Another Subject Where The "Science" Just Doesn't Stand Up

If you've read some of my posts lately on the subject of climate "science," you may have come to the conclusion that there is some kind of highly unusual mass hysteria going on there.  It seems that people have convinced themselves that the subject of anthropogenic climate change is really important, even existential.  We must "save the planet"!  This is something way too important to let the sideline quibbles of some congenital deniers get in the way of the moral crusade to rescue earth and humanity.  Along the way, the multitudes have managed to lose track of the question of whether the available empirical evidence supports or refutes the hypothesis at hand -- in other words, they have lost track of the "science."

But is this situation really unique, or even unusual?  Or are there other prominent examples in "science" of groupthink getting up such a huge momentum, and of so many livelihoods and careers becoming dependent on a prevailing paradigm, that it becomes impossible for any amount of adverse evidence to stop the train?

Our friends at Maggie's Farm remind us of another big example, with a post yesterday titled "Dietary fat and settled science."    The main subject is what is known as the diet-heart hypothesis, that is, the idea that a high fat diet causes heart disease.  Excerpt:

The low saturated fat craze was triggered by a 1950 study by Ancel Keys, a study which is now generally accepted as fraudulent. It spurred many further studies over the years but, as yet, there is no proven causal relationship between dietary fat and cardiovascular disease.  In fact, there are very high saturated fat cultures (Eskimos, Masai) with very low cardiovascular disease rates. 

Does your cholesterol level matter? Other than in familial hypercholesterolemia, probably not. So why check them on your every-3 year physical exams?  Medical advice is conservative, slow to change, and fearful of being wrong so too-often adopts the precautionary principle. Thus when articles like this one comes out: Popular belief that saturated fat clogs up arteries is a myth, experts say, there is always pushback like "Don't tell people that, they'll get confused."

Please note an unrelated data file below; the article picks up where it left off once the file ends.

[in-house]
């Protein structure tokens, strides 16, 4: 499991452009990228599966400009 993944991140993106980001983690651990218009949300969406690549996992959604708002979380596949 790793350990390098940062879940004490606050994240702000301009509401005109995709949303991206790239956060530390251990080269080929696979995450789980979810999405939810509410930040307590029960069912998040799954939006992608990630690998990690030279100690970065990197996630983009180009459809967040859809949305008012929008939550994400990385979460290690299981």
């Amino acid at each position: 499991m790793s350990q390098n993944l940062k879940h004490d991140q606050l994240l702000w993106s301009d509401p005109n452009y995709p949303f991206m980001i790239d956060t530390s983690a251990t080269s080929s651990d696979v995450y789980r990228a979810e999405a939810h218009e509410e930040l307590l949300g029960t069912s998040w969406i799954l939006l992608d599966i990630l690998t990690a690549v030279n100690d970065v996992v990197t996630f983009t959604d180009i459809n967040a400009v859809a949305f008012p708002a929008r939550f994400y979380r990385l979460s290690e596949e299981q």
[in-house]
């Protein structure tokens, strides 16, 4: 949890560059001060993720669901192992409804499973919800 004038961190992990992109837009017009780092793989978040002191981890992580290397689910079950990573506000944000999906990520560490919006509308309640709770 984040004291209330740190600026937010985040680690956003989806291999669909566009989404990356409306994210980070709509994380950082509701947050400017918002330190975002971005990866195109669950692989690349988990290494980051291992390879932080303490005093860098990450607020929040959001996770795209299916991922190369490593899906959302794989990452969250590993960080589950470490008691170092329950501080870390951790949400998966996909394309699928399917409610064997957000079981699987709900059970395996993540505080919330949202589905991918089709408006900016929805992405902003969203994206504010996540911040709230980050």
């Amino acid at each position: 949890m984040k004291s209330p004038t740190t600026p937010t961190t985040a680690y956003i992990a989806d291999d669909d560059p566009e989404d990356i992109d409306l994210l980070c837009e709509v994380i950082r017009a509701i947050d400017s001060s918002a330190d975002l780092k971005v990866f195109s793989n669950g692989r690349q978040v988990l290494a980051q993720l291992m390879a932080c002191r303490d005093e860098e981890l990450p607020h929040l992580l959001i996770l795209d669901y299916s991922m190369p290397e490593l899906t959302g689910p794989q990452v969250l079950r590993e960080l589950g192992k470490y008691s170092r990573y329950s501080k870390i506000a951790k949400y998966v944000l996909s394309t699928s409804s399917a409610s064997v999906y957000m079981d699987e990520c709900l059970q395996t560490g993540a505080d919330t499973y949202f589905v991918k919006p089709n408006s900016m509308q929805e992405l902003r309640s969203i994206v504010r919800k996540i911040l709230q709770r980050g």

All the links there are eminently worth following.  But, as the text indicates, the third of them raises an additional question -- one perhaps even more important than that of a link between diet and heart disease -- which is the question of whether cholesterol in the blood is an important causative factor in heart disease.  Even if a high fat diet is ruled out as a causative factor in heart disease, it could still be possible that high cholesterol in the blood -- brought on by factors other than a high fat diet -- could be the driving factor in heart disease.  And remember, it is cholesterol in the blood, measured at your periodic check-up at your doctor's office, that is going to end you up with a prescription for one of those "statin" pills, once a day for life, if your "numbers" are not in some officially-determined appropriate range.  This article at PRWeb puts the annual U.S./Europe/Japan statin market at $12+ billion.  And about 15 million Americans take the daily dose.